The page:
Meeting the Minds—Pamela Hawranik

Talking with AU's Educators and Administration

So tell us about yourself, where are you from and what drives you?

I was born and raised in a small town called Whitemouth in Eastern Manitoba.  It had 300 or so people.  It most likely has the same number of people now as when I left.  My dad was born in Germany.  He came over when he was 2-years-old.  My mom was born in Canada.  I went to a public consolidated school in Whitemouth.  I participated in almost every sport and club.  I wanted to keep busy.

I attended the University of Manitoba for my undergraduate degree in nursing and worked in public health in rural Manitoba for five and a half years after I graduated.  Then I went back for my Master’s in Nursing, also from the University of Manitoba.  I worked as a clinical nurse specialist in St. Boniface General Hospital in Winnipeg.  It had the largest geriatric wing in Manitoba.  I was there for a few years and then became an executive director for a community health organization.

I returned to the U of MB for my Ph.D. in the Faculty of Medicine in Community Health Sciences.  I specialized in Gerontology and Health Policy and Evaluation.  I became a professor at the Faculty of Nursing, University of Manitoba.  For a while, I was Associate Dean within the Faculty of Nursing for the Graduate Programs.  I was there for 16 years.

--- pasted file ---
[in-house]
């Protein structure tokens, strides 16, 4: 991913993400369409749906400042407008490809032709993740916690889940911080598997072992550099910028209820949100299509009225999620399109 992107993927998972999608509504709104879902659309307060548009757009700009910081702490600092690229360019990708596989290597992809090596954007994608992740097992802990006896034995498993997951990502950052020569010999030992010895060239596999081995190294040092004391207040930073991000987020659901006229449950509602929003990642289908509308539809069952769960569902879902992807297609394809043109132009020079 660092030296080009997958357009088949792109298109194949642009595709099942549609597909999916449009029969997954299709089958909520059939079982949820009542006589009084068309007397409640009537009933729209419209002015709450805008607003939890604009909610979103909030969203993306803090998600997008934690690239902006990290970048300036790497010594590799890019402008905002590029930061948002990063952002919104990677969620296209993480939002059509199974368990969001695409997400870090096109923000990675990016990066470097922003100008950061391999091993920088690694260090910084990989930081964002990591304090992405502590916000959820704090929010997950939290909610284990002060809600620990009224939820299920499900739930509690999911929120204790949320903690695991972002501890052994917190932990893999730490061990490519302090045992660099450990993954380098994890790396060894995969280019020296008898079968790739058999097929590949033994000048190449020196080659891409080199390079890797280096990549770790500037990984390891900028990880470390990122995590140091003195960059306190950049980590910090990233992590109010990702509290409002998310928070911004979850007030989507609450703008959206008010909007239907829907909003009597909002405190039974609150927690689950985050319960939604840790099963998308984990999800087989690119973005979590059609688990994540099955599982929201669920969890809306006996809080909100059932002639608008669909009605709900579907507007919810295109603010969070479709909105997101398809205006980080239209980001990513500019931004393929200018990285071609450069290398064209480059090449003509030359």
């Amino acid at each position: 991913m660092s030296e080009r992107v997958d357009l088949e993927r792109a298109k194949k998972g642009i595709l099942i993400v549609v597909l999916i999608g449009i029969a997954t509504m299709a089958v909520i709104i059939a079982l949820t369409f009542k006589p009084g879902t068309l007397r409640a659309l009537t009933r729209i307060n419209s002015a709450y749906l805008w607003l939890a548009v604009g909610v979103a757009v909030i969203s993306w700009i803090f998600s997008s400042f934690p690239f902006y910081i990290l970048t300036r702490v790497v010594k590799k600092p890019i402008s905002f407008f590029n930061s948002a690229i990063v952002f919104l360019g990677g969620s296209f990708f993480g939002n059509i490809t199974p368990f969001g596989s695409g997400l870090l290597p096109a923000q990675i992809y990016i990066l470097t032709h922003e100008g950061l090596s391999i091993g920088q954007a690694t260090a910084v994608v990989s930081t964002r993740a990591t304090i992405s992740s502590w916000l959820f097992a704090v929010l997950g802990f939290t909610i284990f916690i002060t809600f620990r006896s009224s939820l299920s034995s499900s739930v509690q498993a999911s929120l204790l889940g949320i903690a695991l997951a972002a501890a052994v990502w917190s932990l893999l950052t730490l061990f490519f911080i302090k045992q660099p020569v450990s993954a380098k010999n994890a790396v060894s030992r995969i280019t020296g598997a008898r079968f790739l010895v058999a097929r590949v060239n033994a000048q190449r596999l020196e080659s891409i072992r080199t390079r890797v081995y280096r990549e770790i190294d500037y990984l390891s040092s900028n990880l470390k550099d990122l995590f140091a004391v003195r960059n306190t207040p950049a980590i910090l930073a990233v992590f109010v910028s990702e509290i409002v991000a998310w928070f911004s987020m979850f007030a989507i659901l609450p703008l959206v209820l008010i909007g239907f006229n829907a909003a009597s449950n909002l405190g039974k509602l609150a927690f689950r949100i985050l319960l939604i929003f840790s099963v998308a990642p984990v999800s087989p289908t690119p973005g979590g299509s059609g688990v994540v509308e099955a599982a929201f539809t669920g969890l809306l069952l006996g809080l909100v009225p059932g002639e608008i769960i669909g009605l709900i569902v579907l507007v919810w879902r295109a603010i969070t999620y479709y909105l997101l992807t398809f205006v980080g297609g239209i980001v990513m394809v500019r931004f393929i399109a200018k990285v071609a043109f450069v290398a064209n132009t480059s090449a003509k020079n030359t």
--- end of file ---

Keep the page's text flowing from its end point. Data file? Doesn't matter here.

While at the U of MB, I was Associate Dean in the Faculty of Graduate Studies.  I oversaw the development of new innovative programs, program evaluations, and new projects across all the graduate degree programs.

Then an opportunity arose through AU.  They were looking for a Dean of Graduate Studies.  I was successful in attaining that position and so moved to Alberta.  That was 10 years ago.

At that time, my husband was a practicing lawyer, had his own firm, and, as well, was a member of the Legislative Assembly in Manitoba.  He ran for election and had won three elections.  He was an MLA for 9 years.  He finished his term and had to sell his law practice and building prior to relocating to Alberta.  That was two or two and a half years after my moving here to Alberta.

We have two daughters and four grandchildren.  One daughter still lives in Manitoba.  The other is in Calgary.  One of the activities that my husband and I did that we are very proud of was the creation of a food bank outside of an urban centre.  This was in 1991.  At that time, the Chretien government was in power and pledged to reduce and eliminate poverty in Canada.

We were on holidays visiting my husband’s brother in California.  We went to the shopping center to buy some snacks.  There was this woman with a sign saying, “Will work for food.” That was the first time that it alerted me to the fact that, “Hey, there are people who are struggling to for basics such as food.” Both of use were shocked and dismayed at how ignorant we had been.